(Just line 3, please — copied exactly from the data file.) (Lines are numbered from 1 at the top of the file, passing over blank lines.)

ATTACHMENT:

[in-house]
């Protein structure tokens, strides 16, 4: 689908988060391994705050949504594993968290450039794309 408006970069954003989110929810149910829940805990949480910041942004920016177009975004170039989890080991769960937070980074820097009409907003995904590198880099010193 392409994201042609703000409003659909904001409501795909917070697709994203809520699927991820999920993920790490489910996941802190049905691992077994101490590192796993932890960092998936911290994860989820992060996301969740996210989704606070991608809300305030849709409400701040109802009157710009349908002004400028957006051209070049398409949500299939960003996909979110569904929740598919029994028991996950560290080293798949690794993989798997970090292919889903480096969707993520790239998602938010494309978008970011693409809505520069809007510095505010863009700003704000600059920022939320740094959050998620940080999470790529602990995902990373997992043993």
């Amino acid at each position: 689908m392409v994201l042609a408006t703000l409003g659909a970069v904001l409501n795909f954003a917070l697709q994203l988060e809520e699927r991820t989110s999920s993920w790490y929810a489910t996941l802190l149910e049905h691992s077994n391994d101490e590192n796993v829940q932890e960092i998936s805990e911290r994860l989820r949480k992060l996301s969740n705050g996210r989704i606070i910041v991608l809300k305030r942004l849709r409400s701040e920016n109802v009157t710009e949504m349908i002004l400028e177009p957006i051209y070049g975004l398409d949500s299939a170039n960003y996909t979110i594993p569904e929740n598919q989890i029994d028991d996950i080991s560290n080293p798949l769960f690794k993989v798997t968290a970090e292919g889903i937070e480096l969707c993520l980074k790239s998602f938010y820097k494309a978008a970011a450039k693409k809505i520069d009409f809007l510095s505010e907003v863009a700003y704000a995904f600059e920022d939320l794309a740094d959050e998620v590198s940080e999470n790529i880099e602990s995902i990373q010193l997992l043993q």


């Amino acid at each position: 689908m392409v994201l042609a408006t703000l409003g659909a970069v904001l409501n795909f954003a917070l697709q994203l988060e809520e699927r991820t989110s999920s993920w790490y929810a489910t996941l802190l149910e049905h691992s077994n391994d101490e590192n796993v829940q932890e960092i998936s805990e911290r994860l989820r949480k992060l996301s969740n705050g996210r989704i606070i910041v991608l809300k305030r942004l849709r409400s701040e920016n109802v009157t710009e949504m349908i002004l400028e177009p957006i051209y070049g975004l398409d949500s299939a170039n960003y996909t979110i594993p569904e929740n598919q989890i029994d028991d996950i080991s560290n080293p798949l769960f690794k993989v798997t968290a970090e292919g889903i937070e480096l969707c993520l980074k790239s998602f938010y820097k494309a978008a970011a450039k693409k809505i520069d009409f809007l510095s505010e907003v863009a700003y704000a995904f600059e920022d939320l794309a740094d959050e998620v590198s940080e999470n790529i880099e602990s995902i990373q010193l997992l043993q």